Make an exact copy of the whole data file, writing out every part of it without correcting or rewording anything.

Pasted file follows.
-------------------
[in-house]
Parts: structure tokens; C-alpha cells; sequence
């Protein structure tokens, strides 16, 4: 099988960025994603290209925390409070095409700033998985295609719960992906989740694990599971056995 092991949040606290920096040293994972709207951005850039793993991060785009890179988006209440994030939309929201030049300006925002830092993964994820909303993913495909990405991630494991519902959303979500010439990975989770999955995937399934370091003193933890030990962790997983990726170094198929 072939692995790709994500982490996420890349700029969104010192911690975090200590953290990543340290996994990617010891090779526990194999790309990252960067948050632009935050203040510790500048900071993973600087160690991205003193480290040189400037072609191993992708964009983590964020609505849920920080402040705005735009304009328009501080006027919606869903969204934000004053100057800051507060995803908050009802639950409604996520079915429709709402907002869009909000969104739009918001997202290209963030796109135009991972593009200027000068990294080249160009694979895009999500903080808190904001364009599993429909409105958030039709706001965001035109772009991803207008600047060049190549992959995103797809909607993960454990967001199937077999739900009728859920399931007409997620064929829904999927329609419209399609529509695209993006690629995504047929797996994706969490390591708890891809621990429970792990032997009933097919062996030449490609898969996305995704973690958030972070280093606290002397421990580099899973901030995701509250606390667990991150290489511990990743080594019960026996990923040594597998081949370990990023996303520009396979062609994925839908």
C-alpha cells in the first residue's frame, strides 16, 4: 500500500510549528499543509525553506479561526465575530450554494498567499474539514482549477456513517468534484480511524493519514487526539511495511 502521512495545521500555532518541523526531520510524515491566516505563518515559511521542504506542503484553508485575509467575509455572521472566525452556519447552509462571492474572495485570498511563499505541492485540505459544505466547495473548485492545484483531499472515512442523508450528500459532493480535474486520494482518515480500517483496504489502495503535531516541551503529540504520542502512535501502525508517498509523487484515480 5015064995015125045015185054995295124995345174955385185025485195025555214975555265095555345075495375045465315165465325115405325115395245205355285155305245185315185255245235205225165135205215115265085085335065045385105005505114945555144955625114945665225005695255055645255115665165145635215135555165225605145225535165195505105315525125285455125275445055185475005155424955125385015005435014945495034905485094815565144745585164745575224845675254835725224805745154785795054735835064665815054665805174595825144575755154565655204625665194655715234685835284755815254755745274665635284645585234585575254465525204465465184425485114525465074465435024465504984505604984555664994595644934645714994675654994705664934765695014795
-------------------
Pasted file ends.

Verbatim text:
[in-house]
Parts: structure tokens; C-alpha cells; sequence
């Protein structure tokens, strides 16, 4: 099988960025994603290209925390409070095409700033998985295609719960992906989740694990599971056995 092991949040606290920096040293994972709207951005850039793993991060785009890179988006209440994030939309929201030049300006925002830092993964994820909303993913495909990405991630494991519902959303979500010439990975989770999955995937399934370091003193933890030990962790997983990726170094198929 072939692995790709994500982490996420890349700029969104010192911690975090200590953290990543340290996994990617010891090779526990194999790309990252960067948050632009935050203040510790500048900071993973600087160690991205003193480290040189400037072609191993992708964009983590964020609505849920920080402040705005735009304009328009501080006027919606869903969204934000004053100057800051507060995803908050009802639950409604996520079915429709709402907002869009909000969104739009918001997202290209963030796109135009991972593009200027000068990294080249160009694979895009999500903080808190904001364009599993429909409105958030039709706001965001035109772009991803207008600047060049190549992959995103797809909607993960454990967001199937077999739900009728859920399931007409997620064929829904999927329609419209399609529509695209993006690629995504047929797996994706969490390591708890891809621990429970792990032997009933097919062996030449490609898969996305995704973690958030972070280093606290002397421990580099899973901030995701509250606390667990991150290489511990990743080594019960026996990923040594597998081949370990990023996303520009396979062609994925839908």
C-alpha cells in the first residue's frame, strides 16, 4: 500500500510549528499543509525553506479561526465575530450554494498567499474539514482549477456513517468534484480511524493519514487526539511495511 502521512495545521500555532518541523526531520510524515491566516505563518515559511521542504506542503484553508485575509467575509455572521472566525452556519447552509462571492474572495485570498511563499505541492485540505459544505466547495473548485492545484483531499472515512442523508450528500459532493480535474486520494482518515480500517483496504489502495503535531516541551503529540504520542502512535501502525508517498509523487484515480 5015064995015125045015185054995295124995345174955385185025485195025555214975555265095555345075495375045465315165465325115405325115395245205355285155305245185315185255245235205225165135205215115265085085335065045385105005505114945555144955625114945665225005695255055645255115665165145635215135555165225605145225535165195505105315525125285455125275445055185475005155424955125385015005435014945495034905485094815565144745585164745575224845675254835725224805745154785795054735835064665815054665805174595825144575755154565655204625665194655715234685835284755815254755745274665635284645585234585575254465525204465465184425485114525465074465435024465504984505604984555664994595644934645714994675654994705664934765695014795